It really wasn’t my boy’s character, and I didn’t know drugs were involved, so the sudden aggression wasn’t something I was prepared for. In fact, learning how to navigate the turmoil that comes with addiction was a long process of various emotions: denial, desperation, anger, disbelief, depression, hope, impatience…

Like dressing true to your personality, I could not figure out how to be bold until I understood myself.

To be bold, we must overcome fear  

My son’s aggressive behavior scared me, and he knew it. While my fear brought out a number of emotions in me, it always empowered him. After his graduation, he moved in and out of the house a number of times and with each attempt to help him on his journey to healthy maturity, I found a bit more courage for my own.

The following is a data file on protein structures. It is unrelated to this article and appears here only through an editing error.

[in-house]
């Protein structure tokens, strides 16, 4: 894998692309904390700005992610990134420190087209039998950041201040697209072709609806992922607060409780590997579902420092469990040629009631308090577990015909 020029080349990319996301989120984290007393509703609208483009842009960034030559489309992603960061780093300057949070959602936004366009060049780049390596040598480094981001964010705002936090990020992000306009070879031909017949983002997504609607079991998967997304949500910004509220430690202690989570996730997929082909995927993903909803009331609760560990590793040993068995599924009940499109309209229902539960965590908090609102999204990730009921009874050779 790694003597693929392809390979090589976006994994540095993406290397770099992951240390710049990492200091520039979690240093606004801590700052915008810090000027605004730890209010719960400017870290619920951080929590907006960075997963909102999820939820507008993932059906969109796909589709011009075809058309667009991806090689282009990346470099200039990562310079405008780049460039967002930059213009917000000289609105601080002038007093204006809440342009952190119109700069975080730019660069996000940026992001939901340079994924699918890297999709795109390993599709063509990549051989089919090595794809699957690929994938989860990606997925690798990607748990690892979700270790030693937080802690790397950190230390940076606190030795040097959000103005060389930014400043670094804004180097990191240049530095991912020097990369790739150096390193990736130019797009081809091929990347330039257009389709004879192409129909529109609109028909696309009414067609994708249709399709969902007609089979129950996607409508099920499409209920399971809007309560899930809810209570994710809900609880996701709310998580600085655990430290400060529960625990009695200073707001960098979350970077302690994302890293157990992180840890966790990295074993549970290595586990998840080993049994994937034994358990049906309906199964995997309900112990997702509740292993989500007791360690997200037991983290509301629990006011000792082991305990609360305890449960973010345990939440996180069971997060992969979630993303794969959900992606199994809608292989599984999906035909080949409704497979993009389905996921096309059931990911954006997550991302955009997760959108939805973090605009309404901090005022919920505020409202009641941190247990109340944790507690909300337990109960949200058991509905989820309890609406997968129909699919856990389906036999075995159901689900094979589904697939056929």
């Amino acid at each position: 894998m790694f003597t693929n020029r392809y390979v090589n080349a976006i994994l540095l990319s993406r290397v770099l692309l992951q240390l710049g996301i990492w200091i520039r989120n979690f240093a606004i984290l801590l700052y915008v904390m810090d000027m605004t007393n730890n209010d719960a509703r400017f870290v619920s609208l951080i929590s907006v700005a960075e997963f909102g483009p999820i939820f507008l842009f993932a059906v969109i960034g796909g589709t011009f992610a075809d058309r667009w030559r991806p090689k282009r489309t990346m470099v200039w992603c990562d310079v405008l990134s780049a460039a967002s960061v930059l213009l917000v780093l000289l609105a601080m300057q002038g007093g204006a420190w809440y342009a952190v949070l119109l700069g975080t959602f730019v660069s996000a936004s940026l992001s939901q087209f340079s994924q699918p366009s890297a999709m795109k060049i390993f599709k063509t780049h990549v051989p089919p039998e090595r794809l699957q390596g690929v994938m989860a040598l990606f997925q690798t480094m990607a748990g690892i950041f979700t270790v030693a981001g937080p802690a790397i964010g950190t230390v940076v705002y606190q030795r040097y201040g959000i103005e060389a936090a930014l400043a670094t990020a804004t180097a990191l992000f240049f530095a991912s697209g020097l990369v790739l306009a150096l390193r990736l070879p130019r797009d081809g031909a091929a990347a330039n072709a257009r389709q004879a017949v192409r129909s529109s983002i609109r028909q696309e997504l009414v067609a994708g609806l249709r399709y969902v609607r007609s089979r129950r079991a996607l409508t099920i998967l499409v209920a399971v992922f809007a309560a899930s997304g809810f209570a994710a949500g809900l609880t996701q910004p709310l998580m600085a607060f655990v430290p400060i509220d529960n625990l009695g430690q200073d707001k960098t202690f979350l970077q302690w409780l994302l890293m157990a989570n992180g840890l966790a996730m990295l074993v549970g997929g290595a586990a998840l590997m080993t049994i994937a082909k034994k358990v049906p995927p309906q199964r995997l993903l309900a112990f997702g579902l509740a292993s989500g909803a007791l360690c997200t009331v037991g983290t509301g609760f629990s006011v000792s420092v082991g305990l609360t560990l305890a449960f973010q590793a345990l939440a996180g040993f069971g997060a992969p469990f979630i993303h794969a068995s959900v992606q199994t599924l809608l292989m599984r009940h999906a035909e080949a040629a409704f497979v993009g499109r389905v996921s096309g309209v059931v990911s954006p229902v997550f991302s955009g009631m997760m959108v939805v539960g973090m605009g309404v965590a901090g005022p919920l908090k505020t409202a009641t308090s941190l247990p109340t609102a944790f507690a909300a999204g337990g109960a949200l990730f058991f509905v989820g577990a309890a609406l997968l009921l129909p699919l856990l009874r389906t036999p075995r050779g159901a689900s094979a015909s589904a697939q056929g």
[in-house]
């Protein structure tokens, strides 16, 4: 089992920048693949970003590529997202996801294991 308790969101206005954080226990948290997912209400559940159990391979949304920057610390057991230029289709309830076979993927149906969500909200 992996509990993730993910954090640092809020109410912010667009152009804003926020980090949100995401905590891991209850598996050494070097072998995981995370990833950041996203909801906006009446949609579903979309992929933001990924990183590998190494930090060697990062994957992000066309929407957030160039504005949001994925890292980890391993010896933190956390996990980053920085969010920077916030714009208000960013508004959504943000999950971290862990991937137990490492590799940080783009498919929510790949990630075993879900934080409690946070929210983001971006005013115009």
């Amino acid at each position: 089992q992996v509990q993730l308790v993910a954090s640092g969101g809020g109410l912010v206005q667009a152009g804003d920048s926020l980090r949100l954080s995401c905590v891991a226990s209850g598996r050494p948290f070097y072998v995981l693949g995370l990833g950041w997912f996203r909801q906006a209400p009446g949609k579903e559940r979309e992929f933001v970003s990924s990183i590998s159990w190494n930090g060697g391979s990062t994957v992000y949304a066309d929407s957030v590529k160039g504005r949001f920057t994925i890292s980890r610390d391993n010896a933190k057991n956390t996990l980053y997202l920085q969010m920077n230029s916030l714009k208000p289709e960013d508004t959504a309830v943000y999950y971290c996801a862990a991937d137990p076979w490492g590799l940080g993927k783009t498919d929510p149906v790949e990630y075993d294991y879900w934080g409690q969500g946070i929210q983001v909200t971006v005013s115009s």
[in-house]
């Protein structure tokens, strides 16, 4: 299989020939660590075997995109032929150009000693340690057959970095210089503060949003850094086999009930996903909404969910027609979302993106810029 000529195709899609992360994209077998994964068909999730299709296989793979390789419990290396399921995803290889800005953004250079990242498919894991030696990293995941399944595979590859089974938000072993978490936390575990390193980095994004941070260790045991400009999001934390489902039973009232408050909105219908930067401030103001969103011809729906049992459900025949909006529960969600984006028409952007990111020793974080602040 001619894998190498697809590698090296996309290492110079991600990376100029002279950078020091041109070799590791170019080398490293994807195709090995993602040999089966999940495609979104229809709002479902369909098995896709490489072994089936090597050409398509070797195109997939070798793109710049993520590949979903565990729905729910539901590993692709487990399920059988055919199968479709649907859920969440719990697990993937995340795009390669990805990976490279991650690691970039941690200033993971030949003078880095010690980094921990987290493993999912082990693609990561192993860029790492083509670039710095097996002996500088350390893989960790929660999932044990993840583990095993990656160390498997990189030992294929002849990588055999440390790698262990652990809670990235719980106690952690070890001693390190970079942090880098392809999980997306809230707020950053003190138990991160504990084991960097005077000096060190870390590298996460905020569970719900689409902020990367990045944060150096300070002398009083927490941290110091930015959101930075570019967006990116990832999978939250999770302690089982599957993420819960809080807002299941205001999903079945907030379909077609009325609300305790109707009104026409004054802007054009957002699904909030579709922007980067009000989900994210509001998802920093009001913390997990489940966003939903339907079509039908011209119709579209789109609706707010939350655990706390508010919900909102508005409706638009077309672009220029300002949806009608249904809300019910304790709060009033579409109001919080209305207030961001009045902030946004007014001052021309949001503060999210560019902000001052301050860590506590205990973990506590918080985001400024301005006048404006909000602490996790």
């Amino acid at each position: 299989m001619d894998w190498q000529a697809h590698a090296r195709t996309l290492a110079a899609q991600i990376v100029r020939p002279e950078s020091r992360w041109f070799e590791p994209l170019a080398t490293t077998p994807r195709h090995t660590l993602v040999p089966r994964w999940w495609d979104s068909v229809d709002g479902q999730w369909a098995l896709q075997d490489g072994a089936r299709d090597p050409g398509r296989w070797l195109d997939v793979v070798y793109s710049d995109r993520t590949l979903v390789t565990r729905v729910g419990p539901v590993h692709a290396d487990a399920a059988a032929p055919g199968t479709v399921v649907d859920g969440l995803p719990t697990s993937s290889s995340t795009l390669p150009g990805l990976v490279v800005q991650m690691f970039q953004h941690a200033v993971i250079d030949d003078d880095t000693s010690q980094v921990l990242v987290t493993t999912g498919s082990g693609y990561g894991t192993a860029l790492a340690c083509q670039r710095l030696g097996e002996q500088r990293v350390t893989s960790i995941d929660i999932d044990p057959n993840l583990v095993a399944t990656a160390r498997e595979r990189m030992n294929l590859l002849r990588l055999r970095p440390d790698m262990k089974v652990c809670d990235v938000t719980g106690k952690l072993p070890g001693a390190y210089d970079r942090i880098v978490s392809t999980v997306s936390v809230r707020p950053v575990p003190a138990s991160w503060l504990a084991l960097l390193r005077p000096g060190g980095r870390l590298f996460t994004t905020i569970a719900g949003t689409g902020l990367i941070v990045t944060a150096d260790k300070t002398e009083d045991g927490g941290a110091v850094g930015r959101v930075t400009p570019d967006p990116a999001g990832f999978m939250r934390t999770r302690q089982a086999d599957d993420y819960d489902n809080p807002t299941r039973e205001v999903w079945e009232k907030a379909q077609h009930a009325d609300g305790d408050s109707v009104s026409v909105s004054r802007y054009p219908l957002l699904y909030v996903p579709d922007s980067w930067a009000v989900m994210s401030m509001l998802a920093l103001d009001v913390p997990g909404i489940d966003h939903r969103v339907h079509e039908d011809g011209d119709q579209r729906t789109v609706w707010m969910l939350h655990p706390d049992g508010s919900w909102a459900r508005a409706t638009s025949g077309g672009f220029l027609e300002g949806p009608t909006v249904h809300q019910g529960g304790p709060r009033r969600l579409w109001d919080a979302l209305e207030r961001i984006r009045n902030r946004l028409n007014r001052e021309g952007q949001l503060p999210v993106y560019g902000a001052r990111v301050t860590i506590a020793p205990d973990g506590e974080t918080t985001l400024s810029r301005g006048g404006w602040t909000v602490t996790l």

The turning point for both of us came after an extremely difficult season of silence. During that time, I had to “lay my Isaac down” and trust God with my son’s life. As much as I wanted to force and fix things, I had to relinquish control and allow him to live his own life. Because of the danger he was in, my fear was fierce. I could lose him. I could lose his love.

To be bold we must let go

My heart grieved as I let go of my role as his mommy–he was now a grown man. I may have failed in some areas of raising him, but I couldn’t live with the guilt anymore. Regret gives no power except the strength to seek forgiveness or the authority to destroy.

I chose grace. This took believing that God would use my mistakes as goads in my son’s character just as he was using my pain to mature me. God loves each of us and He promises to complete the work that He begins in us (Philippians 1:6)